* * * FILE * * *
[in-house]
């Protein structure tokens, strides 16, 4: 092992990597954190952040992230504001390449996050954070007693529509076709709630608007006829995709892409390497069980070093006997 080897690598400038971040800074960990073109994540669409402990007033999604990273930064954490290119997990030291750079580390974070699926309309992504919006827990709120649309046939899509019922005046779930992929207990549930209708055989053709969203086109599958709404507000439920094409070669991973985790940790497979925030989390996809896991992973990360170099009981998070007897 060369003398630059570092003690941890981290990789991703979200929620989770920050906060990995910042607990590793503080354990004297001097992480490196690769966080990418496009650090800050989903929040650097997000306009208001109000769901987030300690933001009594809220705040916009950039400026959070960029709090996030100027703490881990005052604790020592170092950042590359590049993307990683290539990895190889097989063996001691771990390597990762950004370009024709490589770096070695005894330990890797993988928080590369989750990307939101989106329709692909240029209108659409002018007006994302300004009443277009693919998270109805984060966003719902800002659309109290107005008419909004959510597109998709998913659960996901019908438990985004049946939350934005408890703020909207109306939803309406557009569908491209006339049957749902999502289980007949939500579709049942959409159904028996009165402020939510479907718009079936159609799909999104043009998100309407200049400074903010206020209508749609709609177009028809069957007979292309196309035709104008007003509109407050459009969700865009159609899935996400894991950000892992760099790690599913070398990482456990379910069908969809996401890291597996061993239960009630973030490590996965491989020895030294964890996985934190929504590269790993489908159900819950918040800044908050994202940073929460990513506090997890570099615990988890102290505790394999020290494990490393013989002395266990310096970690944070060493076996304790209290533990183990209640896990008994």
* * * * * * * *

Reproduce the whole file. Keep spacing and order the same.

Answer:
[in-house]
């Protein structure tokens, strides 16, 4: 092992990597954190952040992230504001390449996050954070007693529509076709709630608007006829995709892409390497069980070093006997 080897690598400038971040800074960990073109994540669409402990007033999604990273930064954490290119997990030291750079580390974070699926309309992504919006827990709120649309046939899509019922005046779930992929207990549930209708055989053709969203086109599958709404507000439920094409070669991973985790940790497979925030989390996809896991992973990360170099009981998070007897 060369003398630059570092003690941890981290990789991703979200929620989770920050906060990995910042607990590793503080354990004297001097992480490196690769966080990418496009650090800050989903929040650097997000306009208001109000769901987030300690933001009594809220705040916009950039400026959070960029709090996030100027703490881990005052604790020592170092950042590359590049993307990683290539990895190889097989063996001691771990390597990762950004370009024709490589770096070695005894330990890797993988928080590369989750990307939101989106329709692909240029209108659409002018007006994302300004009443277009693919998270109805984060966003719902800002659309109290107005008419909004959510597109998709998913659960996901019908438990985004049946939350934005408890703020909207109306939803309406557009569908491209006339049957749902999502289980007949939500579709049942959409159904028996009165402020939510479907718009079936159609799909999104043009998100309407200049400074903010206020209508749609709609177009028809069957007979292309196309035709104008007003509109407050459009969700865009159609899935996400894991950000892992760099790690599913070398990482456990379910069908969809996401890291597996061993239960009630973030490590996965491989020895030294964890996985934190929504590269790993489908159900819950918040800044908050994202940073929460990513506090997890570099615990988890102290505790394999020290494990490393013989002395266990310096970690944070060493076996304790209290533990183990209640896990008994």